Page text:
It is about time the UN stops clinging to the age-old tradition of discouraging candidates for the top UN post from speaking and engaging in public debate. Candidates can not find in New York the ‘idea and debate-friendly’ environment they found in Davos. For that reason, they are pulling out of public speaking arrangements and are naturally hesitant to address wider audiences in close proximity to the UN, thinking it could undermine their candidacy. Representatives from the United States, France, China, Russia, and UK have a unique role in this. If they are indeed serious about strengthening the office of the secretary general, they should send a clear message that ’speaking publicly will not automatically undermine candidacy’ and encourage candidates to articulate their vision. Promoting silence is undermining the calls for a new mindset at the United Nations.   

The process of selecting the secretary general should be viewed as an integral part of management reforms and improved in the same manner as the other high level appointments at the UN. Not only is this long over due, but it is also politically viable. A nice gesture on behalf of the great powers, it could positively impact the negotiations with the developing countries on other reforms, convincing them to go along with other management improvements targeted at strengthening the office of the secretary general. It is an ideal ‘position here, grant there’ situation; an opportunity to ease suspicions towards the management reforms and a position that would build confidence in the United States’ approach.

The present U.S. approach on management reforms - “Do as I say, don’t do as I do” - will not get them where they want to be, at least not fast enough. The group that represents the developing nations at the UN is firm, ready to react and to block any initiative which could potentially reduce their influence in the Secretariat. If the U.S. wants to see a secretary general that is not micromanaged by the 132 developing countries and a more accountable and transparent United Nations, than the U.S. should be prepared to give on this tradition. Ambassador Bolton could further U.S. interests in broader UN reform by promoting a transparent, inclusive process for the next secretary general selection and affirming that candidates will not be “punished” for speaking publicly and directly about their candidacy. This approach would preserve the Security Council accountablity in their choice of secretary general, respect the interests of developing nations, and benefit the world organization through a more effective and trusted Secretary General.

New page on Security Council standings

Sunday, February 19th, 2006

Now that the Security Council is discussing the selection process for the next UNSG, according to Ambassador Bolton, “to get a sense of where the Council is, so that we can begin to move forward…,” UNSG.org have set up a new page to better provide readers with a snapshot of positions believed to be held by the SC member states. The page will update regularly, reflecting news also reported via individual posts, but all in one place for readers’ convenience.

Race of the Dark Horses

Sunday, February 19th, 2006

Jose Ramos-Horta is pointing out that he is not lobbying to succeed SG Annan, but he’s not denying interest in the post should the Security Council come knocking either.

Ramos Horta did not completely rule out becoming a candidate to take over from Annan.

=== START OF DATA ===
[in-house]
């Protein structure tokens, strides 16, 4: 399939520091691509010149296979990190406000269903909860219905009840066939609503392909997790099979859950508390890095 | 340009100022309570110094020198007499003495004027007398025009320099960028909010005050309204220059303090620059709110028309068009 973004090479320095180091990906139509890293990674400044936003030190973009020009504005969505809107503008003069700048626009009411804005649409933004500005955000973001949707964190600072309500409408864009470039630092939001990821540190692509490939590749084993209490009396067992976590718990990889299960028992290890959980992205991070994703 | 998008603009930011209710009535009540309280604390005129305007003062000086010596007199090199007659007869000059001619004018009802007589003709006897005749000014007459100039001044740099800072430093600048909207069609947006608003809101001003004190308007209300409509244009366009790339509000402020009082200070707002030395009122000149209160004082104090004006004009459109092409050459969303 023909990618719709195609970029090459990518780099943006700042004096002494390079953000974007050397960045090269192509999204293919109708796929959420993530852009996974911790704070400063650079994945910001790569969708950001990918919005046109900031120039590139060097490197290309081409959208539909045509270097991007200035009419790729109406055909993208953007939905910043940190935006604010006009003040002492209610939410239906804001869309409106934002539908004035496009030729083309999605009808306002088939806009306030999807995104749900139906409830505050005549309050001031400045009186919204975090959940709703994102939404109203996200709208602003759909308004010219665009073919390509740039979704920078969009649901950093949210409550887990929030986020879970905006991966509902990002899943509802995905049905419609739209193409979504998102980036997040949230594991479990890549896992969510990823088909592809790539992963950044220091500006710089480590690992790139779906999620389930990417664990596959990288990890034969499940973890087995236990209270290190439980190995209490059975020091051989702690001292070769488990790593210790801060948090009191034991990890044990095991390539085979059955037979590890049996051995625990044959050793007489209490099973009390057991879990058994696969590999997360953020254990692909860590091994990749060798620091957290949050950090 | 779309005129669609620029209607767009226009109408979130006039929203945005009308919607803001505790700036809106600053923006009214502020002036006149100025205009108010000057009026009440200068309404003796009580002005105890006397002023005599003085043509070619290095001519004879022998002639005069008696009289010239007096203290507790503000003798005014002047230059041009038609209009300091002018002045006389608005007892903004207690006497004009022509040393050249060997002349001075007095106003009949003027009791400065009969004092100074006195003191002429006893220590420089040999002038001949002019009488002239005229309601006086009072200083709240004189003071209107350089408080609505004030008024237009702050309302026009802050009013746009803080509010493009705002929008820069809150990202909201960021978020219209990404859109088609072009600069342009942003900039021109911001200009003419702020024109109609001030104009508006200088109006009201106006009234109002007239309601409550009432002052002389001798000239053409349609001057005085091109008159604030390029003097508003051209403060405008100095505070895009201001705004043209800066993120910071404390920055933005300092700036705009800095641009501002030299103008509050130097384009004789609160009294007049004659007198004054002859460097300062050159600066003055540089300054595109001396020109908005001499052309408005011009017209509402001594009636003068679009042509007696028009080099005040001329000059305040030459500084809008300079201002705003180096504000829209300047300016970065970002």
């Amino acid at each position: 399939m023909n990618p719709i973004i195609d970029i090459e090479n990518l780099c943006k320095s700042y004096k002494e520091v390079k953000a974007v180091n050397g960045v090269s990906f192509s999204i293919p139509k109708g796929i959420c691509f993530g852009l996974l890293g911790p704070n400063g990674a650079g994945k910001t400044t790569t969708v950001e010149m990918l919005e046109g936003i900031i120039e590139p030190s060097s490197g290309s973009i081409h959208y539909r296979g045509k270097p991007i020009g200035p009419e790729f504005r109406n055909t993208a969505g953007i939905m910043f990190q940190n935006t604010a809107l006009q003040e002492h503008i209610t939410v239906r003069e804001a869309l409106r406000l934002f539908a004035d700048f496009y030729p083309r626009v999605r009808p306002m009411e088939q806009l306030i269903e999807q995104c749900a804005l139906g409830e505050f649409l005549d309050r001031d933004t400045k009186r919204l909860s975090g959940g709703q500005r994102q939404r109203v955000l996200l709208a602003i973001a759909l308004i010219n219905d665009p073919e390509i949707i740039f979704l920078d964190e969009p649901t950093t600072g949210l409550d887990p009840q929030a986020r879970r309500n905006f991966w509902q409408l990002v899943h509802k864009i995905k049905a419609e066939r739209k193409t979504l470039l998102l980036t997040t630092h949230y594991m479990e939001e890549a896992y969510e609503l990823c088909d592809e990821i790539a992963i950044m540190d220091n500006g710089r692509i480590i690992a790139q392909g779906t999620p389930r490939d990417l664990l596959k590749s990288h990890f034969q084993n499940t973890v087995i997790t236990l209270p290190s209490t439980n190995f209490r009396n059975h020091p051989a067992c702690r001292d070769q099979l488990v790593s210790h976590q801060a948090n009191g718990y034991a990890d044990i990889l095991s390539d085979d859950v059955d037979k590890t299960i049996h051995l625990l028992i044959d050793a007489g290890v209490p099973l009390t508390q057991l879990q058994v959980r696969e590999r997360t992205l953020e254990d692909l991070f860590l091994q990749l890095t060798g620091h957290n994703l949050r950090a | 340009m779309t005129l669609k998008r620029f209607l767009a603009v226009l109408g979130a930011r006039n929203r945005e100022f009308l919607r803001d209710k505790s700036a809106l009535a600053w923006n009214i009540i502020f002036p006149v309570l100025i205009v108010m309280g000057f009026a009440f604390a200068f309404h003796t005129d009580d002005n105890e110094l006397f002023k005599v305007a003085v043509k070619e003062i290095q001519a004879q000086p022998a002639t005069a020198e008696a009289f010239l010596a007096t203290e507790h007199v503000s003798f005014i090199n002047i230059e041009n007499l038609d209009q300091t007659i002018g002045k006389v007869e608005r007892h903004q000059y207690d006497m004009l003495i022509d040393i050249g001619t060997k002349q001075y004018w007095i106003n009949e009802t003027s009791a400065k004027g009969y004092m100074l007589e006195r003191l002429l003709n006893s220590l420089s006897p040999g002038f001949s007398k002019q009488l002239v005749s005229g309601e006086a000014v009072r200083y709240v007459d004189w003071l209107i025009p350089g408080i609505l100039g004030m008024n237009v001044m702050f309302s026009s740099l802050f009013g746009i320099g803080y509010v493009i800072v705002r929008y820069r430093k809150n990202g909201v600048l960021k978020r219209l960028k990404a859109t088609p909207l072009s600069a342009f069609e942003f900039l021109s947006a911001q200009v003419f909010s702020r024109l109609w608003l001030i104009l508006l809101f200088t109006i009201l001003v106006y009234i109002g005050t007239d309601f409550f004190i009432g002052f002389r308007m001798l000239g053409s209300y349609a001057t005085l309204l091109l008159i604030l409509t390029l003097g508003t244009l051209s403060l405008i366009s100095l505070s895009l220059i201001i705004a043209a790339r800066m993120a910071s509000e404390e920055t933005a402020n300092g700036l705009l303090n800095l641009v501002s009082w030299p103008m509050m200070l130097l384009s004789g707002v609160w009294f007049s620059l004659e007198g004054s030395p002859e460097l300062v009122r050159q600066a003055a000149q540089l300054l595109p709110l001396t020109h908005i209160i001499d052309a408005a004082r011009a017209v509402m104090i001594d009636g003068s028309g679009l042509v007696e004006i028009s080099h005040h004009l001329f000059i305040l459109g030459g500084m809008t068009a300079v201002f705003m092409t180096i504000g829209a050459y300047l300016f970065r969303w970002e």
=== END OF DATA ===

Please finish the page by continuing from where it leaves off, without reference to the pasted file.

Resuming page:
“In politics one should not say never. That’s all I can say,” he said on the sidelines of a meeting between Indonesian and East Timor leaders in Bali.

Another dark-horse gaining visibility is Prince Zeid Raed al-Hussein of Jordan. Mentioned months ago in the earliest coverage of the race, Richard Holbrooke described him as “the deft and elegant young Jordanian ambassador to the UN” in his Feb. 3rd WaPo article and Steve Clemons discusses Zeid in today’s Washington Note (thanks, kp!), noting his quiet but close working relationship with U.S. Ambassador Bolton.

…he has a major ally working quietly (believe it or not) on his behalf: U.S. Ambassador to the United Nations John Bolton.

Bolton is currently the President of the UN Security Council (during the month of February) and is encouraging earlier deliberation on the potential successor to Annan than is traditional. What is traditional is for a name to come out of nowhere at the end of a complicated, opaque international negotiation and be announced practically at the very last moment.

Sources close to Bolton report that he has been meeting quite a number of the leading candidates for the Secretary General position, interviewing them as it were, and according to one source, the candidate who stands out so far among all others — in Bolton’s mind — is Prince Zeid.

Though discussed less frequently that Ban, Surakiart and Dhanapala, Zeid has never been absent from more thorough reports on the race. He has remained on this blog’s “serious speculation” list from the beginning. This quiet presence may serve him well, just as the assertive campaigning by Surakiart appears to be offending traditional sensibilities.

New Analysis on UNSG Selection

Friday, February 17th, 2006

Security Council Report, which publishs in-depth monthly analyses on issues before the UN Security Council, has released a special research report on the appointment of the UNSG. The report is an informative introduction for those new to the topic but substantive enough for those with a strong familiarity with the process. It provides an oversight of the history, process and procedures surrounding the selection, including a history of past SG’s selections and terms, recent GA resolutions that could play out this year and the weakness of “traditions” such as regional rotation and the five-year term. (Trivia question: What does a red ballot signal during straw votes?)

For ease of understanding, the report is divided in seven sections, addressing the following core questions: